The images below show a cross section of the cochlea.  The scala vestibuli (labeled “SV”) is separated by the vestibular membrane (VM) from the cochlear duct (CD).  The scala tympani (ST) is a separate channel separated from the cochlear duct by the basilar membrane that contains the organ of Corti (OC).  A higher magnification image of the organ of Corti is on the right.

cross section of the cochlea
detail of a cross section of the cochlea

The inner ear also houses the vestibular system, which provides the special sense of balance.  The vestibular system is comprised of the semicircular canals, which indicate rotational movement and aid in orientation, and the otolith organs, which indicate linear acceleration.

The semicircular canals are three fluid-filled loops that sit within the bony labyrinth at right angles to one another.  As the head rotates in various directions, the movement of the fluid within the canals pushes on the cupula within each loop.  The cupula is a structure that contains hair cells which transduce rotational movement (i.e., turning around, nodding one’s head, or performing a cartwheel) into neural signals.

The two otolith organs, the utricle and the saccule, are located at the conjunction of the semicircular canals.  Both the utricle and the saccule contain a macula, which detects linear acceleration and consists of three layers.  The bottom layer is comprised of sensory hair cells, each with 40-70 stereocilia surrounding a large kinocilium.  The ends of these cilia are embedded in the otolithic membrane, itself weighed down by heavy calcium carbonate crystals called otoliths, statoconia, otoconia, or statoliths.  When the head is upright, the otolithic membrane pushes directly down on the hair cells, and this minimal stimulation signals to the brain that the head is stabilized.  When the head is tipped, gravity pulls on the otoliths embedded within the otolithic membrane, thus bending the cilia and stimulating the hair cells.  The brain distinguishes whether the head alone or the entire body is tilting by combining visual cues with input from the otolith organs and stretch receptors in the neck.

Taste Buds

The characteristic rough texture of the tongue is due to the presence of lingual papillae, nipple-like bumps that cover the tongue’s surface.  Lingual papillae increase both the surface area and the friction between the tongue and food, allowing for better taste sensation and improved manipulation of the bolus while chewing, respectively.  There are four different types of lingual papillae – – folate, circumvallate, fungiform, and filiform – – and all except the filiform papillae contain taste buds.

Taste buds are the special sensory organs for taste.  They are located primarily in deep crevices called taste pores, which surround lingual papillae, but can also be found on the soft palate, the pharynx, and on the epiglottis.  In the slide below, taste buds are indicated by arrows.  At this magnification, they look like lighter, finger-like projections within the epithelial layer.  Taste buds contain taste receptor cells which respond to the chemical properties of food particles dissolved in saliva, creating neural signals that the brain interprets as the sensation of taste.

There are five basic taste sensations: bitter, salty, sour, sweet, and umami (which can be described as “savory,” and is the taste of broth or cooked meat).  The various taste sensations do not arise from significant physiological differences in taste buds, and specific tastes are not localized to particular areas of the tongue.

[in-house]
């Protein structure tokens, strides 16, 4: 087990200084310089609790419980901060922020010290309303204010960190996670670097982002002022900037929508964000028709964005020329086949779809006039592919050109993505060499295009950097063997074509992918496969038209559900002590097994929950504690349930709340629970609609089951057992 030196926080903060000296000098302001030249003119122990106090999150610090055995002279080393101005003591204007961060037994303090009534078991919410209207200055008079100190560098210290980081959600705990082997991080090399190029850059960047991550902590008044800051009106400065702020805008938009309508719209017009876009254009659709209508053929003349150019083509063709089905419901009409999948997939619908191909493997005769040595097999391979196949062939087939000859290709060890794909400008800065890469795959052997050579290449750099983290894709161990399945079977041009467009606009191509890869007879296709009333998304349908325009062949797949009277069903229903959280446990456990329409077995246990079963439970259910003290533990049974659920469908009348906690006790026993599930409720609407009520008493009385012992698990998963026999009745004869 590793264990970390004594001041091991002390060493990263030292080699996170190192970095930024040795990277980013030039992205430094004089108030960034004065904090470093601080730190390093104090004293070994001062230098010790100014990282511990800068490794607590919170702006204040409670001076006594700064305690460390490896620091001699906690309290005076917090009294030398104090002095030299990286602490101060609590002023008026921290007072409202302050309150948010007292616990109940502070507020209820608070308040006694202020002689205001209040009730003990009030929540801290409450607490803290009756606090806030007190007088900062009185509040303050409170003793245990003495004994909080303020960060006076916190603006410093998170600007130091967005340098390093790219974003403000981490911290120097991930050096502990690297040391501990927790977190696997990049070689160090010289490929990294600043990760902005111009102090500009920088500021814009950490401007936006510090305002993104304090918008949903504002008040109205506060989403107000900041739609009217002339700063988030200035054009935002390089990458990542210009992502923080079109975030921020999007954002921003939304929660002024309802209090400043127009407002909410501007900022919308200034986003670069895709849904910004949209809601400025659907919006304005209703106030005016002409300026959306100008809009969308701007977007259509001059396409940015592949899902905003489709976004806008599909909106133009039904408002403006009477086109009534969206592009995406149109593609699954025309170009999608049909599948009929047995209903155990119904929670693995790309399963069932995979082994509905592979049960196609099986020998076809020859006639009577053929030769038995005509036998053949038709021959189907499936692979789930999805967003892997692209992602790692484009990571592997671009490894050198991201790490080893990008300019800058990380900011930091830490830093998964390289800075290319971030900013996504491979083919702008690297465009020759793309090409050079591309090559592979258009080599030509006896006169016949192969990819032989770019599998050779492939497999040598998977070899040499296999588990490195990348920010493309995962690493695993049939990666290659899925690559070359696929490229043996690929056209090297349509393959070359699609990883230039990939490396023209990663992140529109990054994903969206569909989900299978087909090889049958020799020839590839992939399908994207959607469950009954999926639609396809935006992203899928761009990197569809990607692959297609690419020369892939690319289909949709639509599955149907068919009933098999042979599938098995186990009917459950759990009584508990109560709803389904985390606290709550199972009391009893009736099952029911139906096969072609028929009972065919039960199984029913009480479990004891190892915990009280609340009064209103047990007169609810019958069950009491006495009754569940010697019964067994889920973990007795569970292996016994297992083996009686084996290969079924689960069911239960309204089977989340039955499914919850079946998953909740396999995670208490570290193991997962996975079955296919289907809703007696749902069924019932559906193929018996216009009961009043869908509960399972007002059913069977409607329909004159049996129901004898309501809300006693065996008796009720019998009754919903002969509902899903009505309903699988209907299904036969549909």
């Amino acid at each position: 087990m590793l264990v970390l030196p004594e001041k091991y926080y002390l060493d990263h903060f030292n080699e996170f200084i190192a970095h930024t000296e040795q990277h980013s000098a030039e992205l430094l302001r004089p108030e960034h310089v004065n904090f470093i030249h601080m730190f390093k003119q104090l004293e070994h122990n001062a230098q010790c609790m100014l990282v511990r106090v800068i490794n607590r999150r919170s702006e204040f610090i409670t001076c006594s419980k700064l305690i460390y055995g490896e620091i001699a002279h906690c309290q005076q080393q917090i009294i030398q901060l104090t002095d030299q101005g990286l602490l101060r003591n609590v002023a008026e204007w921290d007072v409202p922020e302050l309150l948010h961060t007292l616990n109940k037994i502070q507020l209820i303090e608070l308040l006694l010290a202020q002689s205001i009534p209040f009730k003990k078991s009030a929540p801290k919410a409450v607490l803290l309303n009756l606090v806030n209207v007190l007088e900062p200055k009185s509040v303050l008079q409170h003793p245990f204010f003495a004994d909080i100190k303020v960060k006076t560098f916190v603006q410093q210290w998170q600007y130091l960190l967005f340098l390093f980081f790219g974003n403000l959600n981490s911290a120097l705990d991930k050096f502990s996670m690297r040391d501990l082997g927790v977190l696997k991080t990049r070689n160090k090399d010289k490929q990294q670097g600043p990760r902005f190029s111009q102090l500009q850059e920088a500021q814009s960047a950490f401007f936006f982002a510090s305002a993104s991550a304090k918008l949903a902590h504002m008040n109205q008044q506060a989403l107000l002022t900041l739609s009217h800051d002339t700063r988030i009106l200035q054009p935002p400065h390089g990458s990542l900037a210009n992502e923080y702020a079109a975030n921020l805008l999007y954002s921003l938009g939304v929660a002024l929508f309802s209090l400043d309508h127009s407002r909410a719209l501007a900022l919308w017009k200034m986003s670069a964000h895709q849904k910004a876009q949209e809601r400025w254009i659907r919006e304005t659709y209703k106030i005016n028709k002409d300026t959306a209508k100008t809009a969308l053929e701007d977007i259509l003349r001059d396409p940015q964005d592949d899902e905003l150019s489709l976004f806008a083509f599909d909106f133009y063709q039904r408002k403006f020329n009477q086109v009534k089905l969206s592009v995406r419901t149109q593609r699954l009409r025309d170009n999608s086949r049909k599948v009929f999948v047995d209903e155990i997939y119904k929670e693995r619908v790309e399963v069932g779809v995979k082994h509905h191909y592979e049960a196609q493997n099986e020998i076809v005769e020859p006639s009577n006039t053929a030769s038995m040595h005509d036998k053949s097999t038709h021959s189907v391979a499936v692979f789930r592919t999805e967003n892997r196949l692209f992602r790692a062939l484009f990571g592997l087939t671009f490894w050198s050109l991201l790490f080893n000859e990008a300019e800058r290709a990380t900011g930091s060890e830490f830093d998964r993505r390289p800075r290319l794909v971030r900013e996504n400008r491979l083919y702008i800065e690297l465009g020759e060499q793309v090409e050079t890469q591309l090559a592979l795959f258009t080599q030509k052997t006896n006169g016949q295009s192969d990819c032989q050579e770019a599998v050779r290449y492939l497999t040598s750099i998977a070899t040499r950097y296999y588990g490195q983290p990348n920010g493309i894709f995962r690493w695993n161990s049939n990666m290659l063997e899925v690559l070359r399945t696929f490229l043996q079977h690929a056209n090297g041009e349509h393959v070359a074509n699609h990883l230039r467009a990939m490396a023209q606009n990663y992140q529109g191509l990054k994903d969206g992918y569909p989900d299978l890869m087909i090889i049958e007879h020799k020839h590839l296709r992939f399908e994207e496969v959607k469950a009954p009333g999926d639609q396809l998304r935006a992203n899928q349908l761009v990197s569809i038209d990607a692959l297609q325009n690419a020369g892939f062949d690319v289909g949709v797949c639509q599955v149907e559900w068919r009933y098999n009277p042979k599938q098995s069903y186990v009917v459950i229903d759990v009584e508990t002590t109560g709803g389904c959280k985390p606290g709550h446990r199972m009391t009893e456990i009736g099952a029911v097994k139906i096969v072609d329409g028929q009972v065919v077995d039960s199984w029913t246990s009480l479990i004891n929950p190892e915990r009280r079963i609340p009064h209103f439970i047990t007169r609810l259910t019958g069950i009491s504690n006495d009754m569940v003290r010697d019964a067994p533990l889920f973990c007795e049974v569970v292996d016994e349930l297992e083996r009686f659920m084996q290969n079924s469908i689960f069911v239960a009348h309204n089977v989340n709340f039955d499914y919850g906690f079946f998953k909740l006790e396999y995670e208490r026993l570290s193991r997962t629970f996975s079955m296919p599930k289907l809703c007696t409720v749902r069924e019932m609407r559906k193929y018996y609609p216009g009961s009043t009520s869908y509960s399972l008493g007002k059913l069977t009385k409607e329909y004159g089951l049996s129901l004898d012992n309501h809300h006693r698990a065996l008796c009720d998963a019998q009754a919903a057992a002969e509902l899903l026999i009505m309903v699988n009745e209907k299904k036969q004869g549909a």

cross section of a lingual papillae

Nasal Cavity

Olfaction, the sense of smell, occurs when odorants bind to olfactory receptors located in the nasal cavity.  There are many types of odor receptors, and each responds not to a single odor, but to a number of similarly structured odorants.  This diversity allows for millions of different smells – – even smells never before encountered – – to be discerned.  Signals from the odor receptors are sent to the olfactory bulb in the brain, via the olfactory nerve (cranial nerve I or CN I) where they are interpreted as smell.  Olfaction is not only tied to memory and emotion, but combines with taste to form the sense of flavor in foods.


amacrine cell

anterior cavity (of the eye)

anterior chamber

aqueous humor

auricle (pinna)

basilar membrane

bipolar cells

Bowman’s membrane (anterior limiting membrane)


ciliary body

ciliary epithelium

ciliary processes

circumvallate papillae






Descemet’s membrane


external auditory canal

external ear

fibrous tunic

filiform papillae

foliate papillae


fungiform papillae

ganglion cell layer

hair cell

horizontal cell

inner ear

inner nuclear layer

inner plexiform layer



lacrimal apparatus


lingual papillae


middle ear

nerve fiber layer

nervous tunic

olfactory nerve (cranial nerve I, CN I)

optic disk

optic nerve (cranial nerve II, CN II)

organ of Corti

otolith organs

otolithic membrane

otoliths (statoconia, otoconia, statoliths)

outer nuclear layer

outer plexiform layer

oval window


photoreceptor outer segments layer

posterior cavity (of the eye)

posterior chamber


retinal pigment epithelium



scala media (cochlear duct)

scala tympani

scala vestibuli


semicircular canals

somatic (general) senses

specialized senses


taste bud

taste pores

tympanic membrane (eardrum)


vascular tunic (uvea)

vestibular membrane

vestibular system

vestibulocochlear nerve (cranial nerve VIII, CN VIII)

vitreous body (vitreous humor)

vitreous chamber

zonular fibers (suspensory ligament)

Study Prompts

  • Is the anterior cavity of the eye the same as the the anterior chamber of the eye?  the posterior cavity and the posterior chamber?  What about the anterior cavity and the posterior chamber?


  • Can you list the layers of the eyeball?  of the cornea?  of the retina?


  • What is the difference between the otolith organs and the otoliths?


Histology Copyright © by Malgosia Wilk-Blaszczak. All Rights Reserved.